Stuart L. Harris is an American researcher, self-described as an linguist, historian and archaeologist. He has contributed over eighty papers to the Migration & Diffusion website(a) and dozens to the Academia.edu site(b). He has touched on a wide variety of subjects; from Comet Encke to Glozel and Newgrange to Noah’s Flood. Although I am not a linguist, I think that that Harris’ penchant for ‘finding’ evidence of the Finnish language in locations as far apart as Dacia, Gaul, Teotihuacan and Hawaii is highly questionable, but I shall leave it to others, more skilled than I, to comment further.
Inspired by Felice Vinci, Harris has promoted the idea of Troy in Finland, but until lately he had not directly addressed the question of Atlantis, but in recent private correspondence with me, he has claimed that Plato’s lost island had been situated in the vicinity of Rockall and destroyed around 9577 BC. He later published these ideas in a number of papers on the Academia.edu website(c-f) in which he proposed that a close encounter with Nibiru (Marduk) that resulted in a number of its satellites impacting the Earth, causing devastation which included the demise of Atlantis. He also equated Nibiru with Marduk. The article contains a lot of wild speculations including the suggestion that Nibiru on a return to Earth in 9417 BC, lost another of its satellites, which became our Moon!
Linear A (1800-1450 BC) is the designation given to one of two scripts used by the Minoans. Although Linear B, which has been deciphered, is similar to Linear A, there have been many failed attempts to decipher it, variously linking it to the Greek, Etruscan, Tyrhennian, Anatolian or Persian(d) languages. The most exotic suggestion that I have encountered is that Linear A is related to Japanese(l).
However, there is some evidence that a writing system was in use in Greece as far back as the sixth millennium BC, which was not adopted from the Phoenicians(h).
Patrick Archer moved further east for a solution, claiming that Linear A is possibly related to Chinese pictographs! Gretchen Leonhardt(m) also sought a solution in the East, offering a proto-Japanese origin for the script, a theory refuted by Yurii Mosenkis(j), who promotes Minoan Linear A as proto-Greek. Mosenkis has published a number of papers on the Academia.edu relating to Linear A(k).
Another of the many exotic solutions was offered by the American, Stuart Harris, who identified the language as being related to Finnish(a)(f)(g). Harris also quotes the controversial Oera Linda Book as evidence that the Cretans spoke Finnish (e). He follows Felice Vinci in identifying the Baltic as the source of much of Greek culture including Homer’s epics(b), in which connection they both locate Troy in Finland.
So far, no single translation theory has gained general acceptance.
Nevertheless, I have always been surprised that the British who managed to unravel the workings of the German Enigma Machine during World War II have failed to decipher Linear A, even though today’s supercomputers are so far ahead of what Alan Turing had to work with, Linear A remains undecoded!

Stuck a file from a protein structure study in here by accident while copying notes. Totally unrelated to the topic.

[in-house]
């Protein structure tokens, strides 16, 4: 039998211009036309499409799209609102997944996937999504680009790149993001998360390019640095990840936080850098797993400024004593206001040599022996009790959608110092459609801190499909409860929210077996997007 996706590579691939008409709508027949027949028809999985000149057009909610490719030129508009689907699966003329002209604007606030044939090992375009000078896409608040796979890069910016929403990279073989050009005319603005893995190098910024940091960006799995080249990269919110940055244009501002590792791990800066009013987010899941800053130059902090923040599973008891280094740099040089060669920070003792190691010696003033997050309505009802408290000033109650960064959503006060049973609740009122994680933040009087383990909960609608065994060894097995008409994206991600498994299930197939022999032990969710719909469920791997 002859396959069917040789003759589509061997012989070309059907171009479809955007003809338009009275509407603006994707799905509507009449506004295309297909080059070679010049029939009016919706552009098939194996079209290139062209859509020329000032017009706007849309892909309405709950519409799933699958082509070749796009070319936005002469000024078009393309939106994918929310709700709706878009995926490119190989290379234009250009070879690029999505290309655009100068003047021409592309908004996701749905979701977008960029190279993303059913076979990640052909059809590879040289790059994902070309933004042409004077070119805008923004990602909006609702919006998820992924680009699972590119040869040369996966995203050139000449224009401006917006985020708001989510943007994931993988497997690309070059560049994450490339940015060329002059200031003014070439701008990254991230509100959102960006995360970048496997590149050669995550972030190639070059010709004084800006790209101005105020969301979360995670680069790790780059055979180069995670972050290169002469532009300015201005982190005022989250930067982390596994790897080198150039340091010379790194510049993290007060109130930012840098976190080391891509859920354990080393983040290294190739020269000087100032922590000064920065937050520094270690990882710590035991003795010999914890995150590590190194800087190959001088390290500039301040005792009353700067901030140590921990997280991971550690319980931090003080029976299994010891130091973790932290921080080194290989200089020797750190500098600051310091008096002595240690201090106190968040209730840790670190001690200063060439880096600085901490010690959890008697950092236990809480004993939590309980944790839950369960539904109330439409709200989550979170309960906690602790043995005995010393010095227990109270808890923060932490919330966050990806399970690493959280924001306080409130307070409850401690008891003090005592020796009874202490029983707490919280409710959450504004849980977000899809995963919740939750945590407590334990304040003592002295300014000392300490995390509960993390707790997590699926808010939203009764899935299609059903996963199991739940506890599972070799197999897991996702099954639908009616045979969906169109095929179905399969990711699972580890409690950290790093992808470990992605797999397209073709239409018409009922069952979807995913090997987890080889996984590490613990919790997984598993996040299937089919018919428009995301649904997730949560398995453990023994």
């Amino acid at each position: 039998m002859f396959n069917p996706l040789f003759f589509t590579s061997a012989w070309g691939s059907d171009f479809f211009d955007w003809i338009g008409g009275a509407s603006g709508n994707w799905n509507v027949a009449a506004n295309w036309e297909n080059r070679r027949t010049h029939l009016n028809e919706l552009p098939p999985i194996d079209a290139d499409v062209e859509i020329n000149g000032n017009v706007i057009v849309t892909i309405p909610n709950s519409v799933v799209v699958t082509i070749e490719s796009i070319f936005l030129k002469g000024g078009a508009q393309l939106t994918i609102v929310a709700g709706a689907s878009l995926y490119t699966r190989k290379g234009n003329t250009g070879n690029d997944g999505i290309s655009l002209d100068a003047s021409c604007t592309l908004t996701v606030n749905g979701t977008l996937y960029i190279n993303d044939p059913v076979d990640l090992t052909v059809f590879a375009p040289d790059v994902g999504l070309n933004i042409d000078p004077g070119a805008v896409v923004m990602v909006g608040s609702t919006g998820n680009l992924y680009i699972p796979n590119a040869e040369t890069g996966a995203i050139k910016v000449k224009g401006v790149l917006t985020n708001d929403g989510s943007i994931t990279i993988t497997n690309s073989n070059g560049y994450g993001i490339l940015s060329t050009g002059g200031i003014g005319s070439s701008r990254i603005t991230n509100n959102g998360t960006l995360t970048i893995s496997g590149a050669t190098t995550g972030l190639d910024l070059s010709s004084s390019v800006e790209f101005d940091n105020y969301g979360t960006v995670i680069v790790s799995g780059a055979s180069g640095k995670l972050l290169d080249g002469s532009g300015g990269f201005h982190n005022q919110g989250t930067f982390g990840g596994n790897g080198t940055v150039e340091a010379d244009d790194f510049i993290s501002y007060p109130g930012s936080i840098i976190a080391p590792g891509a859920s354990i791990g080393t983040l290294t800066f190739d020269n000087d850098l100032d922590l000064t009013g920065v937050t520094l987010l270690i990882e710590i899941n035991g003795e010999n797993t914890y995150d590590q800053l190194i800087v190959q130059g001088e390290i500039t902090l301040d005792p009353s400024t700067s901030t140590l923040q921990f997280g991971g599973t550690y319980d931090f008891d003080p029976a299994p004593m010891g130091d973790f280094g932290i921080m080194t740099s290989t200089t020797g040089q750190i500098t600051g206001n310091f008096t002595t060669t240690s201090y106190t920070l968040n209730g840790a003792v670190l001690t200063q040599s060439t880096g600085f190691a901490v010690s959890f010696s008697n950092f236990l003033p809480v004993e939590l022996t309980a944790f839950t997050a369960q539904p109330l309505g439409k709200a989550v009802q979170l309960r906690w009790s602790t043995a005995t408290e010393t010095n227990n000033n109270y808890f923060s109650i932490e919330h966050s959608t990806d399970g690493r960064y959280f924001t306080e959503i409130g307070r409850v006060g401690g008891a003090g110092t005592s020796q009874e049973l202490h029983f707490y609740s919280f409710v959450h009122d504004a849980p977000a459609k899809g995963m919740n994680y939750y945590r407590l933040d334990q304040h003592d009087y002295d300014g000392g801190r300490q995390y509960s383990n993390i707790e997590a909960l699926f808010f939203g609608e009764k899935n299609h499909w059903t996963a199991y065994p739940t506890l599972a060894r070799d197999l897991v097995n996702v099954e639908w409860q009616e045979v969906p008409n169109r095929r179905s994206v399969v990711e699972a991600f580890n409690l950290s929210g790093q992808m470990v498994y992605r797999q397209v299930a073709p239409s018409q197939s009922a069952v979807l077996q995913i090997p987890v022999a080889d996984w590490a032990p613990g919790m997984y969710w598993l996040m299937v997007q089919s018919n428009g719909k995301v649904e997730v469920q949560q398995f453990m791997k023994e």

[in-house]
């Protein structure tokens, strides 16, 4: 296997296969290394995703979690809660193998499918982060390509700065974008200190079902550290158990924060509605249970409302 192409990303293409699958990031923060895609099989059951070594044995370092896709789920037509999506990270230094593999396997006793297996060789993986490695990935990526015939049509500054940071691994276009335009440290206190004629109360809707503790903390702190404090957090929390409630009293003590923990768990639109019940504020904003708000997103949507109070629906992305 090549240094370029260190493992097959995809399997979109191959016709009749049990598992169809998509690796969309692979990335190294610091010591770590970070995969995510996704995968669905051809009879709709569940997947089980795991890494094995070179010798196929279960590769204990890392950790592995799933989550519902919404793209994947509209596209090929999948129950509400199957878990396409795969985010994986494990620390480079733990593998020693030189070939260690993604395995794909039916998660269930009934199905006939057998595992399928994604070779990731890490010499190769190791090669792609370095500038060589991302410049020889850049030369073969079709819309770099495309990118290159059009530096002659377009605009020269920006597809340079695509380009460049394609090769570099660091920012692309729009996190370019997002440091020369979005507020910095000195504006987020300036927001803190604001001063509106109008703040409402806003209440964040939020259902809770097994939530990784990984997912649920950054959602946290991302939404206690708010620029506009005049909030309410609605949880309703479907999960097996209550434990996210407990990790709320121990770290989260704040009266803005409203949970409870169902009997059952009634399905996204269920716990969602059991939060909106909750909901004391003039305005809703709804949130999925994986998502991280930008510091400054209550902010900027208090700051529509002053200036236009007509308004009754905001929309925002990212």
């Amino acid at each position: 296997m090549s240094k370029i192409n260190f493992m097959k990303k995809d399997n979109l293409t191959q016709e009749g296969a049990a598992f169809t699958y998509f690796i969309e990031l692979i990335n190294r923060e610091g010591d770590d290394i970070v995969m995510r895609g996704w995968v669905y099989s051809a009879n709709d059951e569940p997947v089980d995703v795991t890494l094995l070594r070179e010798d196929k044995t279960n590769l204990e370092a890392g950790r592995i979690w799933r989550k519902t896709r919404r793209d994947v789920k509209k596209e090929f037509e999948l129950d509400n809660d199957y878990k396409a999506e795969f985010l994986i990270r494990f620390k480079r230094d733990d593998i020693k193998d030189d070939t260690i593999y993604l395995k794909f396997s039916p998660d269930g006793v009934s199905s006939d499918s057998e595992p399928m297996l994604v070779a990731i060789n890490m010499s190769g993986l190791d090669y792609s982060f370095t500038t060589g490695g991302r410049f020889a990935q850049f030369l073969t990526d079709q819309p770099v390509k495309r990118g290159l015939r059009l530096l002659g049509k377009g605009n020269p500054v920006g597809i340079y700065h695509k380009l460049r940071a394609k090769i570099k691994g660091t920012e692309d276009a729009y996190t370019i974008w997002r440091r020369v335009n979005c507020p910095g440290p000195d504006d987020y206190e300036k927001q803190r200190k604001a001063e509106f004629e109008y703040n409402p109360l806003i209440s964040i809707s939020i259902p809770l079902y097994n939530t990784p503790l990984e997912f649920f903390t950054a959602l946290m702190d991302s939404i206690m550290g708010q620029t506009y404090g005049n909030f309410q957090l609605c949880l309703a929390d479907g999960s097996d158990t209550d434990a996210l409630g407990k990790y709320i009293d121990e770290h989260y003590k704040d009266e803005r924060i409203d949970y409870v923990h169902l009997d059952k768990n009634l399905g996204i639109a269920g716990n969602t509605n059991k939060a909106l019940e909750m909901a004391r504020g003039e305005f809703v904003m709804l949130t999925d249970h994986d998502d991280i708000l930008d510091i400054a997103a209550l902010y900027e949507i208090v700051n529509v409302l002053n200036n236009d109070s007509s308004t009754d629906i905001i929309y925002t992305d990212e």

In 2018, Brent Davis, one of the leading experts on Bronze Age Aegean scripts and languages published a paper in which “based on a close statistical analysis, shows that the while both the Phaistos Disc and Linear A are undeciphered writing systems, he can demonstrate that the both are, with a high degree of certainty, encode the same language!”(i)
In an article by Ashley Cowie, he highlighted the work of Professor Silvia Ferrara of Rome’s Sapienza University and her recent decipherment of Linear A numerical fractions using new computational models along with traditional methods(n).
>(j) Gretchen Leonhardt is up against some stiff competition from Urii Mosenkis concerning her so-called proto-Japanese origins of Minoan Linear A | Minoan Linear A, Linear B, Knossos & Mycenae (archive.org)<
Timo Niroma (? – 2009) from Helsinki in Finland had an extensive website(a) that discusses various worldwide catastrophes including two main events around 2200 BC and 3100 BC. The former supports the suggested Atlantis destruction date of Anton Mifsud while the latter date agrees with the work of Duncan Steel and David Furlong. Niroma touched on the Atlantis question and seemed to support an Atlantic location destroyed by an extraterrestrial impact. He also seemed inclined to accept that Oera Linda Book may have some historical value.
Niroma was an astrophysicist who was convinced that global warming was about to change and that based on his study of sunspot activity over the past three centuries he anticipated(b) a return to a mini Ice Age!
As early as the 1960’s Niroma identified Lake Lappajärvi in his native Finland as an impact crater, an idea that was greeted with almost universal scorn. In time he was proven correct and subsequently a further seven impact sites have been found in Finland(c).
Niroma has also examined the distribution of the planets in an effort to understand the mechanics behind Bode’s Law(d).
Readers are encouraged to study Niroma’s work.